In an article last fall on the key considerations in getting hired, I discussed three criteria that are of utmost importance to employers in virtually any hiring decision:
- Ability to succeed: employers must gain a solid sense of one’s ability to succeed in the work and bring value to the organization, ideally within a relatively short period of time and with minimal “hand-holding.”
- Interest in the position: employers need to get a sense of one’s enthusiasm for and commitment to the work and organization.
- Organizational “fit”: employers want to feel that one will be a good potential fit for their team in regards to considerations including organizational culture, personality traits, attitude, and simply whether the person is liked.
In all phases of the hiring process – networking, job search correspondence, CV/resume and cover letter, etc. – it is important for candidates to focus on these criteria. But nowhere is it more vital than in the interview. In interviews, candidates are basically charged with successfully addressing these key requirements, usually in a very limited amount of time. And virtually every interview question is a form of the employer asking about these areas.
So what is the best way to go about this? To begin with, research is vital. Absorb as much information as you can on the position, employer, and industry. Educate yourself in terms of what the most valued qualifications are, including digging into the job description, studying the employer’s website, reviewing industry links and publications, and ideally talking to people in the field. Dig for as much information as you can in regards to the culture of the organization and, ideally, the specific unit/team you would potentially be working in.
Then start connecting what you’ve done and who you are with those items. Make a list of the educational, extracurricular, and work related experiences and accomplishments that are most pertinent to the position you are pursuing, as well as your related hard and soft skills. Then start forming and rehearsing answers to potential questions from employers in each area. For example:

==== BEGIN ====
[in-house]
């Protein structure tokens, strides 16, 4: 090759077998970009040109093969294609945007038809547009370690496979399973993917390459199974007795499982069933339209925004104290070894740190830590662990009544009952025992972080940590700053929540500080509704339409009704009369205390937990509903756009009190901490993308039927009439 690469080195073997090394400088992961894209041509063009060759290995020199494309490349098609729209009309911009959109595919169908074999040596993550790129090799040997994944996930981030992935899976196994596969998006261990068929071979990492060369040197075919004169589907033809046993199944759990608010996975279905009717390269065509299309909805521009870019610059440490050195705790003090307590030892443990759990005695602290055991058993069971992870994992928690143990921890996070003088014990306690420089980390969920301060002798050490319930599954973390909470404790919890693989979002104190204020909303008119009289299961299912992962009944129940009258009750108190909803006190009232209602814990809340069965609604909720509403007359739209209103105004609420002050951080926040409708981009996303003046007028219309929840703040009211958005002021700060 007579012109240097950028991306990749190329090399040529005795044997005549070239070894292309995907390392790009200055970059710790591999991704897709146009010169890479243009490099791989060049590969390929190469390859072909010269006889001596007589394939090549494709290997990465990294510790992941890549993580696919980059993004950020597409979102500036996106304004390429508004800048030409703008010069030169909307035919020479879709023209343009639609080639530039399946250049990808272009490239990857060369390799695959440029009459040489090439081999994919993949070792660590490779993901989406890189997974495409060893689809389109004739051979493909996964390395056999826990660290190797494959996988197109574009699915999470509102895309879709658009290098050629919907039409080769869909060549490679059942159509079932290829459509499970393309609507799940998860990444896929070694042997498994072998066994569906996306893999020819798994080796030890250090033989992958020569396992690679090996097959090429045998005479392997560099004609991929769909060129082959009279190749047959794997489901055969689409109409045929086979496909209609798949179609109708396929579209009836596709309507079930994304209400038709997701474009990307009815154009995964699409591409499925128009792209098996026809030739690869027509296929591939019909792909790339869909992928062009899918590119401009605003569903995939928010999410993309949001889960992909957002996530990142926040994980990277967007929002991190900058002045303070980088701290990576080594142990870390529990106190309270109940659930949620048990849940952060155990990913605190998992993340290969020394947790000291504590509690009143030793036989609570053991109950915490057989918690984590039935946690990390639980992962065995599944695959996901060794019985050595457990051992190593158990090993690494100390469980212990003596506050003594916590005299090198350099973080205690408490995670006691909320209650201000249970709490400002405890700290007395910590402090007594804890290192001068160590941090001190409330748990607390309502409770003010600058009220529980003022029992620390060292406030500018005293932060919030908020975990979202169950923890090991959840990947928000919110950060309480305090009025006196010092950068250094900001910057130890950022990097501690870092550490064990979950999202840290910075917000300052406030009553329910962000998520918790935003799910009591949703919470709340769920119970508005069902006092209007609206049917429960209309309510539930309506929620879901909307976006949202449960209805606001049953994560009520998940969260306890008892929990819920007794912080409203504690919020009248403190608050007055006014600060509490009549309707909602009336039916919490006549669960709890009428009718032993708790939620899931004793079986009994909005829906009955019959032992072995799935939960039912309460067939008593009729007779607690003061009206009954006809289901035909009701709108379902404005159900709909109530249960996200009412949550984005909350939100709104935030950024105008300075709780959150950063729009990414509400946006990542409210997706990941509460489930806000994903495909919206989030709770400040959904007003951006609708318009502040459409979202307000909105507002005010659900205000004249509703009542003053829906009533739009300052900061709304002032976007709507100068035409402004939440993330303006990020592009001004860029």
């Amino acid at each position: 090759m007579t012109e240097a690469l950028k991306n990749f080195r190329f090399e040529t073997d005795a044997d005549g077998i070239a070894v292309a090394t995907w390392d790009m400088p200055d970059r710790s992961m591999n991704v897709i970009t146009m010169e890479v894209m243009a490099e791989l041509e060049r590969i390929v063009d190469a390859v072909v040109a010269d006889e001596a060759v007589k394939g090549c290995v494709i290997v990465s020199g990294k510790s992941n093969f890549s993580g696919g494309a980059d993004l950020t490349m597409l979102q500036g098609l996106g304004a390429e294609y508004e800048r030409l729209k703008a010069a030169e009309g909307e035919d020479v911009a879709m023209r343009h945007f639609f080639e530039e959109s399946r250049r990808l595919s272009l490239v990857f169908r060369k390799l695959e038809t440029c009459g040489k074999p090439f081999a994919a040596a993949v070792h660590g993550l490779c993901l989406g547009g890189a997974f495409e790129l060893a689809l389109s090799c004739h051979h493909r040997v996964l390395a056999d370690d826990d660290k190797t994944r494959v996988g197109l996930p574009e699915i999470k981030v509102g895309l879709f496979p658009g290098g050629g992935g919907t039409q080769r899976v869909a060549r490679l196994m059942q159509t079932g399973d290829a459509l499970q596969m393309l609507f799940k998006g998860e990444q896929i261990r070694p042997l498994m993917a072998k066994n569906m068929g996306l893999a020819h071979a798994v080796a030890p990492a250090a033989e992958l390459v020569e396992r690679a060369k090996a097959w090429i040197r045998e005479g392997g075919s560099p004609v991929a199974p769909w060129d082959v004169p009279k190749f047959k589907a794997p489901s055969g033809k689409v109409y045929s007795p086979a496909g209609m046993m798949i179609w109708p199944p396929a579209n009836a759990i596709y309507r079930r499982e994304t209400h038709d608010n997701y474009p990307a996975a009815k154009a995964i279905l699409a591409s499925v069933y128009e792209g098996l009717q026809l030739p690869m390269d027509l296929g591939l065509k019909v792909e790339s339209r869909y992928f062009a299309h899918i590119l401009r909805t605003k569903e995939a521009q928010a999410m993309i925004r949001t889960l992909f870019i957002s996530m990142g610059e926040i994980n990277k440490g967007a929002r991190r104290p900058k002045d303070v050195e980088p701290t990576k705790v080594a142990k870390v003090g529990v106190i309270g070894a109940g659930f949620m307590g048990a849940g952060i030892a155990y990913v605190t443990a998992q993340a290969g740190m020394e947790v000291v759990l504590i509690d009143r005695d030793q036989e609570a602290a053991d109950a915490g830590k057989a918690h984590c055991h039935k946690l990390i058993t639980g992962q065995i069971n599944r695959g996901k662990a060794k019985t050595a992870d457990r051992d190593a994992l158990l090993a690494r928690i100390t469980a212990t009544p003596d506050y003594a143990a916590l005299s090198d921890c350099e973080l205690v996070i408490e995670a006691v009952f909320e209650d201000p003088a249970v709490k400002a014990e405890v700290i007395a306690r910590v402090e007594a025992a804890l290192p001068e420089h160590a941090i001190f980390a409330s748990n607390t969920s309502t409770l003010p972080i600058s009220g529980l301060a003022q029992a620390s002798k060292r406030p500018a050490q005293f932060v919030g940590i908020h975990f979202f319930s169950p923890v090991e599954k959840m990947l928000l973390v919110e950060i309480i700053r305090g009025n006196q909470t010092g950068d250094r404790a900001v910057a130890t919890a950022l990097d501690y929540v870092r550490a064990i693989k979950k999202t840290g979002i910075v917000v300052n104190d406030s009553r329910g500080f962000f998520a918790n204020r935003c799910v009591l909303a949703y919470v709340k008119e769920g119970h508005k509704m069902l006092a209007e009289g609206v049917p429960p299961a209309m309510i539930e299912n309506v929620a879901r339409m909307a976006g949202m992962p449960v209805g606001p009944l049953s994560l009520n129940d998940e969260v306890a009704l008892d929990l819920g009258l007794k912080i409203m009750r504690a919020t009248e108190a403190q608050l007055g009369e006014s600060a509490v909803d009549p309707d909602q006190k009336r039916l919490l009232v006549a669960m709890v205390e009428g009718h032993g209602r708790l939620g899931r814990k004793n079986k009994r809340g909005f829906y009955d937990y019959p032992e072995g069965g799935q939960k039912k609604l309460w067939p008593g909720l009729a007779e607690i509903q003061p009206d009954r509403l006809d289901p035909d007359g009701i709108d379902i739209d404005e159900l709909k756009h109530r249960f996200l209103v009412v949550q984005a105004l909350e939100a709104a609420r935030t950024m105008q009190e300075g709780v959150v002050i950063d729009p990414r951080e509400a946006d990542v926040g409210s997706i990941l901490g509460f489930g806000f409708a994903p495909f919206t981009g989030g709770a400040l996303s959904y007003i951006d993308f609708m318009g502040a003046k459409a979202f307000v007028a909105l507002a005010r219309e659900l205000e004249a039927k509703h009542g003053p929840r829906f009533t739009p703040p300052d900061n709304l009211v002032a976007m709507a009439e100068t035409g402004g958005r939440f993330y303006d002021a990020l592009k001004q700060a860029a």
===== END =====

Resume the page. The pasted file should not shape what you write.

Ability to Succeed:
- Describe your research
- How will you go about revising your dissertation for publication?
- What is your teaching philosophy?
- How would you teach?
- Take us through your resume
- What are your strengths?
- Why should we hire you?
- Tell us about a time when you: led a team, organized a project from start to finish, overcame a challenge, had a conflict with a coworker, failed at something, etc.
Interest in the Position:
- Why are you interested in this position?
- Why are you interested in our school/organization?
- How does this position fit into your career goals?
- What led you to choose your field of study?
- What are the major issues in our industry currently?
- What is most important to you in an employer?
- What rewards are most important to you in your career?
- How would your friends describe you?
- What are your hobbies and interests?
- What style of supervision do you prefer?
- How did you get along with your former advisers/supervisors/coworkers?
There is of course no guaranteed formula for acing an interview, as it is usually a highly competitive process with several factors of limited to no control. But if you can zero in on what is most important to an employer, in the context of these three key aspects, you give yourself the best chance of being hired.
Find out more professional tips on the interviewing process at my workshop next Tuesday, August 18, from 11 a.m. to noon in Career Services Room 1109. In this session, we will discuss the key aspects that employers are probing for and how to be ready as well as delve into some popular interview questions.
John Coate is the Assistant Director and Coordinator of Graduate Student Services for UCSB's Career Services. He periodically writes posts on career and professional development issues for the UCSB GradPost.